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What is a Last Will and Testament?

A Last Will and Testament is similar to a Trust in that it is used to pass property to beneficiaries of your estate.  Since your estate plan will include a Living Revocable Trust, your Last Will should contain a “pour-over” clause directing that all of your assets be given to the Trustee of your Trust.  The pour-over clause will help to keep your estate out of Probate because any asset or property that you did not "put-into" your Trust prior to your death will "pour-into" your Trust estate after your death.    A Last Will and Testament is a useful document for stating your wishes as to the disposition of your remains (whether you want to be buried or cremated), and for appointing a guardian for your minor children. 

 
 

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What is a Durable Power of Attorney (DPOA)?

A Durable Power of Attorney gives you the right to name someone you trust to manage your affairs (pay your bills, write checks on your account, buy and sell property, make investments, etc.) while you are in a state of incapacity – whether or not you will recover.  You decide whether you want this power to become effective when you sign the document or if you would rather have it take effect when you become disabled.  Your DPOA ceases to be effective upon your death.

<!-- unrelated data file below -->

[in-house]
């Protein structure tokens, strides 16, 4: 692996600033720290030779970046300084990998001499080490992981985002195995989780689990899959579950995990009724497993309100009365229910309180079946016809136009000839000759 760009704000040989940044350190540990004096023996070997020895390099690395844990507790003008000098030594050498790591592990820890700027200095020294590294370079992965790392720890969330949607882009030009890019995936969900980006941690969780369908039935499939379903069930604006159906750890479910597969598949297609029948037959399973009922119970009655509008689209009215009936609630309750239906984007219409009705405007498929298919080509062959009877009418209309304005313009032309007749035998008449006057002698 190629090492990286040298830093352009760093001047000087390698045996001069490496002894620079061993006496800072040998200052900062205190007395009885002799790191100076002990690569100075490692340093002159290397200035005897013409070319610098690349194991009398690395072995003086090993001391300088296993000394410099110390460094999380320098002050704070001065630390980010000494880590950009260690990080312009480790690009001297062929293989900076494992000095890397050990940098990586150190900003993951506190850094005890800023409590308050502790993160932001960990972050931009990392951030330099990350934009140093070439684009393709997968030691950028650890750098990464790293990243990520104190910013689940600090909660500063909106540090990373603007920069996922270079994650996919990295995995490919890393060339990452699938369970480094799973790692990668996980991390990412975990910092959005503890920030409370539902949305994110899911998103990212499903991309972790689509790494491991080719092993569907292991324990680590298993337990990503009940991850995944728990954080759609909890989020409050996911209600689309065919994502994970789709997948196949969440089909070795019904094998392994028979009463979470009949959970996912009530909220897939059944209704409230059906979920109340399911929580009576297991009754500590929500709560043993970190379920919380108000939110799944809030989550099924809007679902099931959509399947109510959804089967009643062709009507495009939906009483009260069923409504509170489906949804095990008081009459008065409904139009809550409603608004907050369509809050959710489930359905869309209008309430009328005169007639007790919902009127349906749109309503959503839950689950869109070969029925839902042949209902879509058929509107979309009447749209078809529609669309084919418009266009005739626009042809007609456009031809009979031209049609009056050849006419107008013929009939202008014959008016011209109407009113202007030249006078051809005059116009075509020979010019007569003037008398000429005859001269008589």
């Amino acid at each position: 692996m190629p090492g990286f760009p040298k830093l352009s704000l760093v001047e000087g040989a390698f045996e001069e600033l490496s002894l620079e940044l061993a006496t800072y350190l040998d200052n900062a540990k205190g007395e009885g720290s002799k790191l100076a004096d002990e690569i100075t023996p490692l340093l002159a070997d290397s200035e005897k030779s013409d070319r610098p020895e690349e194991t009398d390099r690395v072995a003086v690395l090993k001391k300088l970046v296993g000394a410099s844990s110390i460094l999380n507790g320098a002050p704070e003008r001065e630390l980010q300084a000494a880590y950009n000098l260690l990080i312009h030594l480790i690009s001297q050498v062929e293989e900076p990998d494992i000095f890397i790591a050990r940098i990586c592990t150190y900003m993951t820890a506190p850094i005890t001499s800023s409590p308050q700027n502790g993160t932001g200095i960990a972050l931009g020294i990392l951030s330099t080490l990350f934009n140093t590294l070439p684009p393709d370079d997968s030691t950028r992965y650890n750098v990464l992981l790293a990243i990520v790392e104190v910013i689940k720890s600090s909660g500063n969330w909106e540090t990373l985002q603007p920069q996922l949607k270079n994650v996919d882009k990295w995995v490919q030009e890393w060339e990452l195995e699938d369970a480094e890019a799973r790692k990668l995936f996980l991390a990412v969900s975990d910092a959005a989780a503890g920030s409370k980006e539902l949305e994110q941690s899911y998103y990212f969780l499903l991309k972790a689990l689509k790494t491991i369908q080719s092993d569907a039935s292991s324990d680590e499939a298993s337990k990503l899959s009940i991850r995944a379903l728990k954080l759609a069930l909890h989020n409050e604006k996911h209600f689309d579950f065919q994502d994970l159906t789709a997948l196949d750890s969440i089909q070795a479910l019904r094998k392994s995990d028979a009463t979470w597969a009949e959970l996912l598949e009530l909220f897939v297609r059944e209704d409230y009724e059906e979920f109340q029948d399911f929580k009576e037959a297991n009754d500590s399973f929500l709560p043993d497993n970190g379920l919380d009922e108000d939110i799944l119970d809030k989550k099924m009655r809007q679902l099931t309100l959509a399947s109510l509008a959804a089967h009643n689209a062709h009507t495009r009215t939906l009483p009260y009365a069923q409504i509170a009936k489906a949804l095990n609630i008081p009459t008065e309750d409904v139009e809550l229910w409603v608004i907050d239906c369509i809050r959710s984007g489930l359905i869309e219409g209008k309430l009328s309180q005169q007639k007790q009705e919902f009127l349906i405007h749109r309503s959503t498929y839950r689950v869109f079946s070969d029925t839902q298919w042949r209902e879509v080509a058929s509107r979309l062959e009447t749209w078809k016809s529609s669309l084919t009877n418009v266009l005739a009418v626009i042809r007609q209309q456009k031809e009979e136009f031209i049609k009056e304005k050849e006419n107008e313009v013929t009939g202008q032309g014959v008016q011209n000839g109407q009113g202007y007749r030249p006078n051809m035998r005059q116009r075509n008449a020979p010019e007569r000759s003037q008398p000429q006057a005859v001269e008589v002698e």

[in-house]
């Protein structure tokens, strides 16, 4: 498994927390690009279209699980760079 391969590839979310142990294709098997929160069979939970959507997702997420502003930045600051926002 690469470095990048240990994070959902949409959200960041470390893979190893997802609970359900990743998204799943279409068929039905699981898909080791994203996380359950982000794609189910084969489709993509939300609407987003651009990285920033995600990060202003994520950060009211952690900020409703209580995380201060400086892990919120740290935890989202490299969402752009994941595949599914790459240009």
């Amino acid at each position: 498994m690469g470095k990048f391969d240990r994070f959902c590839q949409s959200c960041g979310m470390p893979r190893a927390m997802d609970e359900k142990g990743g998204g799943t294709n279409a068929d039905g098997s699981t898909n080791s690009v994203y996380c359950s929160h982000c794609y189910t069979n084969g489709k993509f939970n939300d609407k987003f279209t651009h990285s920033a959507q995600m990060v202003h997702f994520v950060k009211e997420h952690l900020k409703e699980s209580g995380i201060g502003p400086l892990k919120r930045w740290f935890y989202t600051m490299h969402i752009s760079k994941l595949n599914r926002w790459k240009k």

What is a Power of Attorney for Health Care decisions?

This document (known by other names depending on the state where you live) lets you appoint an agent to make health care decisions for you if you become incapacitated and unable to speak for yourself.  You may include language in this document that directs medical professionals to give your partner the right to visit you in any hospital or health care facility. 

 
 

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What is a Living Will?

A Living Will gives you the right to make important decisions regarding your health care and your body. For example, you can state what medical treatment you want, if any, in the event that you succumb to an illness or injury with no hope of recovery.  You can decide for yourself whether you want to be placed on life support or if you want artificial nourishment (tube feeding), etc.